It’s Friday, which means it’s time for Spark’s music expert and iconic L.A. radio DJ Nic Harcourt to weigh in on what new music he’s got on repeat at the moment.
Kassidy: Don’t Worry
Bands come together, bands fall apart. Well duh, isn’t that like any relationship? Excuse the whimsy, but what happens after the breakup? Most broken relationships do not reconcile and most bands don’t get back together. As individuals, we experience at least a little shaky ground and then we regroup and move on; new loves and lives unfold before us and time benefits those who are able to grow. That isn’t to say you should track down your ex on Facebook, but for bands and the musicians in them, sometimes with the right circumstances, things come back together. Maybe it begins with a charity reunion show, or a songwriting session, and look, everyone’s “matured,” so onto the logical next step: “Let’s get the band back together.”
Glasgow four-piece Kassidy comprised of multi-instrumentalists Barrie-James O’Neill, Lewis Andrew, Hamish Fingland, and Chris Potter released their debut album Hope St ten years ago in March 2011 when they were all in their early twenties, capturing them at their youthful passionate best. It’s an album that wears the band’s influences proudly, from acoustic folk-pop to blues and country and with some spectacular vocal harmonies the album finds the band musically somewhere between Kings of Leon and Mumford and Sons. The press loved them, they were on the cover of many a music magazine, scored radio airplay and hit the festival circuit. Kassidy were primed for success, and well, it didn’t quite work out that way. After a second album James O’Neil left and moved to Los Angeles, the band splintered into various side projects and solo careers and that was that, for then anyway.
Eight years later and Kassidy are back, at least for the rest of 2021. Last summer all four original band members met up in a bar in Glasgow, and as Barrie-James O’Neil recalled “We got talking about the fact that it was approaching ten years since we released our first album, so we thought we had to celebrate by doing one more show” adding, “ we’ve had a couple of jams to work on harmonies”. The one-off, home-town reunion show, at Glasgow’s Barrowlands on Thursday, December 23, sold out in one day. Adding to the celebrations, they are re-releasing Hope St (on vinyl for the first time) this September, and just this week dropped a new single “Don’t Worry”; a song that was left unfinished a decade ago. Vocalist and guitarist Hamish Fingland says, “We didn’t see each other for quite a while over the years, so we thought it would be nice for this release to celebrate with a new song we always loved but never finished. It sounds like the Kassidy we all loved and would fit perfectly onto Hope St.” The song’s writer O’Neill added, “We felt now was the perfect time to release it, to help spread some joy and peace.”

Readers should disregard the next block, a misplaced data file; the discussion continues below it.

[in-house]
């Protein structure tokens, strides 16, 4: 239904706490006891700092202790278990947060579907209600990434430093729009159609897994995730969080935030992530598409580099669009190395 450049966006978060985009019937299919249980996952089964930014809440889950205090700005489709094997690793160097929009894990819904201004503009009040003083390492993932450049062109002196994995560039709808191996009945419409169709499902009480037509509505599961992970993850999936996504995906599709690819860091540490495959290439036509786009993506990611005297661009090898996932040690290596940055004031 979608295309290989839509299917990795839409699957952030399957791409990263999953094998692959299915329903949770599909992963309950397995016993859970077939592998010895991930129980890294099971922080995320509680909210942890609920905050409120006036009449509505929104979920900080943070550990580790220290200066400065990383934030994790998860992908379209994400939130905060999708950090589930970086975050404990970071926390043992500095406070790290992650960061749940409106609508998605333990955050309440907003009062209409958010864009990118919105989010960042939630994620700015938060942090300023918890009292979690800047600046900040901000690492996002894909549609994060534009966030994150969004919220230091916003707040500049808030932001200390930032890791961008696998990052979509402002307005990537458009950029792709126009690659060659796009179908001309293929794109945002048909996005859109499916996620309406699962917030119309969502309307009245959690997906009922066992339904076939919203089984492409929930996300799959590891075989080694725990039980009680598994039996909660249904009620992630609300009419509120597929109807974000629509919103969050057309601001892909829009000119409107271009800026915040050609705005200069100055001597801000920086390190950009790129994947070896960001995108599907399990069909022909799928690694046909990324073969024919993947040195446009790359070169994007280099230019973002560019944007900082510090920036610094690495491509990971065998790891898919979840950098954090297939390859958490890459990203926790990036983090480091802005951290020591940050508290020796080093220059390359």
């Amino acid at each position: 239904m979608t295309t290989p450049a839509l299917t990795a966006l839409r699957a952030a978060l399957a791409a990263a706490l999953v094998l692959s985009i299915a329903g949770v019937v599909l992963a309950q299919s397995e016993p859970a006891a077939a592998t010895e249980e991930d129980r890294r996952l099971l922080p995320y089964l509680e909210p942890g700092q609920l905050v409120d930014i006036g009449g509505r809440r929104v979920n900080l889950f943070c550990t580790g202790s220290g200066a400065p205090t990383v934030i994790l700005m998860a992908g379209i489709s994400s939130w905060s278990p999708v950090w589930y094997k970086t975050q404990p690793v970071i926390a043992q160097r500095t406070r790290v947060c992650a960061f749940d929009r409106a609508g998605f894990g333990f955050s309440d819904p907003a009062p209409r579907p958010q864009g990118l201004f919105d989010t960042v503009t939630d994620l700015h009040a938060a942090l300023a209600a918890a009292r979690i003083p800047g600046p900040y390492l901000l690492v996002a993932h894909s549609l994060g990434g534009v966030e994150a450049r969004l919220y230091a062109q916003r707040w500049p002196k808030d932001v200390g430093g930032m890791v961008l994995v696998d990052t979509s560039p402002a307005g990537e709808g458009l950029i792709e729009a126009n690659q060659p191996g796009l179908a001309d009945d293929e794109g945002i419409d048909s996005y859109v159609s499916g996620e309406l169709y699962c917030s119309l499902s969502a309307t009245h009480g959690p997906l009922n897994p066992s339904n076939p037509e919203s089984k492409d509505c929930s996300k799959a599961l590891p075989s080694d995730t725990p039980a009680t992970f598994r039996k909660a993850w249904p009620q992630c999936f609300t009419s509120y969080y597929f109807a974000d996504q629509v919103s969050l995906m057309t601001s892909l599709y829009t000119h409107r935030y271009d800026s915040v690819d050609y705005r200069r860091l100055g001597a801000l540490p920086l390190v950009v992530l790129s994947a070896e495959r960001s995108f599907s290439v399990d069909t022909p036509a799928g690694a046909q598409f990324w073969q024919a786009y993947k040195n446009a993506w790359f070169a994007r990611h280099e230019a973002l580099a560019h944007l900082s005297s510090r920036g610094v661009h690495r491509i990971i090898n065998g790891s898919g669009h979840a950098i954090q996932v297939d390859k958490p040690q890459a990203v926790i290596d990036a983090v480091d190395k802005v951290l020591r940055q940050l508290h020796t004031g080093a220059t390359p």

Check out “Don’t Worry” on this week’s playlist; It’s my favorite new release this week and I’m sure I’m not alone in hoping for a reunion lasting longer than nine months.
For fans of: Elbow, Biffy Clyro, Frightened Rabbit.
Tincho: Across The City
Tincho is the nom de plume and brainchild of one Marty Kaleta. Starting out in Chicago as a solo project, Kaleta relocated to Seattle and released a couple of EP’s before forming a quartet under the same name and recording the first Tincho album Home Today in 2017. The album has a raw, organic feel with choppy guitars and vocals mixed low— a streamlined take on 90’s indie pop with catchy vocal hooks and a dream-pop update on shogaze. The album didn’t get a release until 2019, largely because the members of the original band scattered across the world, including Kaleta who headed south, way south: South America. Kaleta’s first new music from his sojourns in Rio de Janero Brazil and Buenos Aires Argentina, is the single “Across the City”. Opening with layered acoustic guitars and the lyric “Are you still around haunting this ghost town, or have you finally closed it down, I thought that I saw you, it was only your perfume”, the song slips quickly into a melancholic pop groove and ramped up production values, luring us into a fractured tale of procrastination and missed opportunities. It’s my favorite kind of pop; sweet and glammy on the outside, dark and just a little sour on the inside. Listen to it on this week’s playlist and/or go buy it at tinchomusic.bandcamp.com.
For fans of: Alvvays, Death Cab For Cutie, Deerhunter.